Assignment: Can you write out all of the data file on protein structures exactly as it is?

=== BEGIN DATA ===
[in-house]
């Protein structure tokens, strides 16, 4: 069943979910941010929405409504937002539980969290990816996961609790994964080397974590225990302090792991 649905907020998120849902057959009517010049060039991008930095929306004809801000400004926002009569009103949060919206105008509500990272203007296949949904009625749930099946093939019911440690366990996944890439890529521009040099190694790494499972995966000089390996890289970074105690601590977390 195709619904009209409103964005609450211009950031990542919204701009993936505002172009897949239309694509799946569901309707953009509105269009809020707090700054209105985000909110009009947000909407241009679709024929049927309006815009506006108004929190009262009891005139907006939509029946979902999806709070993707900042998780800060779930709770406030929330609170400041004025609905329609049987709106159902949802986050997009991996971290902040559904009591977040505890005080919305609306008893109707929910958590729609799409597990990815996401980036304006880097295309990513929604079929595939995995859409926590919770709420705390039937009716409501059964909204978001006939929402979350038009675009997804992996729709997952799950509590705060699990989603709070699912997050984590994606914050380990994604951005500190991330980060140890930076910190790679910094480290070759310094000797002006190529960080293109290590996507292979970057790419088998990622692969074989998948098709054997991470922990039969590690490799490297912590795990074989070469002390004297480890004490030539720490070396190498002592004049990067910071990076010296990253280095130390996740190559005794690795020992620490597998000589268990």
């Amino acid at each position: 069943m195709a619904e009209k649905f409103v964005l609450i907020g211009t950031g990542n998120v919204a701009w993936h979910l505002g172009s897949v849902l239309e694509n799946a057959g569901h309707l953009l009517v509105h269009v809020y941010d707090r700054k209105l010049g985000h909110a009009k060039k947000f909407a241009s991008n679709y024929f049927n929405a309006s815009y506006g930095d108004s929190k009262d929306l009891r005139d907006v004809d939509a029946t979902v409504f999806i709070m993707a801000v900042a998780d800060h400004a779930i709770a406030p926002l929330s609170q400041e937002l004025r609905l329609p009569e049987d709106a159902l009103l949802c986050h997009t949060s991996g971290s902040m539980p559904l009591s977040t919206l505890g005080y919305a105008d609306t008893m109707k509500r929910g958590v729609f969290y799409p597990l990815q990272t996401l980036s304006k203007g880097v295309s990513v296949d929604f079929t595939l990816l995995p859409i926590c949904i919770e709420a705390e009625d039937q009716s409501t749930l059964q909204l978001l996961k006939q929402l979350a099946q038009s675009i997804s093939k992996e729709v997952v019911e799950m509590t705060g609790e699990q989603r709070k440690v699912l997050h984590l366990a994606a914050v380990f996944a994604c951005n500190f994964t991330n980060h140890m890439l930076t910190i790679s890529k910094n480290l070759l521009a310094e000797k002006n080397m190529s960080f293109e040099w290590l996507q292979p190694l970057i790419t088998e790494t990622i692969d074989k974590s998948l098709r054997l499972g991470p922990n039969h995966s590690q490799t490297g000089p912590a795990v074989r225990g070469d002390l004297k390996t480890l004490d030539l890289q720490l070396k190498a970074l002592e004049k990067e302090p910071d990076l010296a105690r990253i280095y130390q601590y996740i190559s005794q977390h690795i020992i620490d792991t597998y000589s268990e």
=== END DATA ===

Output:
[in-house]
């Protein structure tokens, strides 16, 4: 069943979910941010929405409504937002539980969290990816996961609790994964080397974590225990302090792991 649905907020998120849902057959009517010049060039991008930095929306004809801000400004926002009569009103949060919206105008509500990272203007296949949904009625749930099946093939019911440690366990996944890439890529521009040099190694790494499972995966000089390996890289970074105690601590977390 195709619904009209409103964005609450211009950031990542919204701009993936505002172009897949239309694509799946569901309707953009509105269009809020707090700054209105985000909110009009947000909407241009679709024929049927309006815009506006108004929190009262009891005139907006939509029946979902999806709070993707900042998780800060779930709770406030929330609170400041004025609905329609049987709106159902949802986050997009991996971290902040559904009591977040505890005080919305609306008893109707929910958590729609799409597990990815996401980036304006880097295309990513929604079929595939995995859409926590919770709420705390039937009716409501059964909204978001006939929402979350038009675009997804992996729709997952799950509590705060699990989603709070699912997050984590994606914050380990994604951005500190991330980060140890930076910190790679910094480290070759310094000797002006190529960080293109290590996507292979970057790419088998990622692969074989998948098709054997991470922990039969590690490799490297912590795990074989070469002390004297480890004490030539720490070396190498002592004049990067910071990076010296990253280095130390996740190559005794690795020992620490597998000589268990």
């Amino acid at each position: 069943m195709a619904e009209k649905f409103v964005l609450i907020g211009t950031g990542n998120v919204a701009w993936h979910l505002g172009s897949v849902l239309e694509n799946a057959g569901h309707l953009l009517v509105h269009v809020y941010d707090r700054k209105l010049g985000h909110a009009k060039k947000f909407a241009s991008n679709y024929f049927n929405a309006s815009y506006g930095d108004s929190k009262d929306l009891r005139d907006v004809d939509a029946t979902v409504f999806i709070m993707a801000v900042a998780d800060h400004a779930i709770a406030p926002l929330s609170q400041e937002l004025r609905l329609p009569e049987d709106a159902l009103l949802c986050h997009t949060s991996g971290s902040m539980p559904l009591s977040t919206l505890g005080y919305a105008d609306t008893m109707k509500r929910g958590v729609f969290y799409p597990l990815q990272t996401l980036s304006k203007g880097v295309s990513v296949d929604f079929t595939l990816l995995p859409i926590c949904i919770e709420a705390e009625d039937q009716s409501t749930l059964q909204l978001l996961k006939q929402l979350a099946q038009s675009i997804s093939k992996e729709v997952v019911e799950m509590t705060g609790e699990q989603r709070k440690v699912l997050h984590l366990a994606a914050v380990f996944a994604c951005n500190f994964t991330n980060h140890m890439l930076t910190i790679s890529k910094n480290l070759l521009a310094e000797k002006n080397m190529s960080f293109e040099w290590l996507q292979p190694l970057i790419t088998e790494t990622i692969d074989k974590s998948l098709r054997l499972g991470p922990n039969h995966s590690q490799t490297g000089p912590a795990v074989r225990g070469d002390l004297k390996t480890l004490d030539l890289q720490l070396k190498a970074l002592e004049k990067e302090p910071d990076l010296a105690r990253i280095y130390q601590y996740i190559s005794q977390h690795i020992i620490d792991t597998y000589s268990e």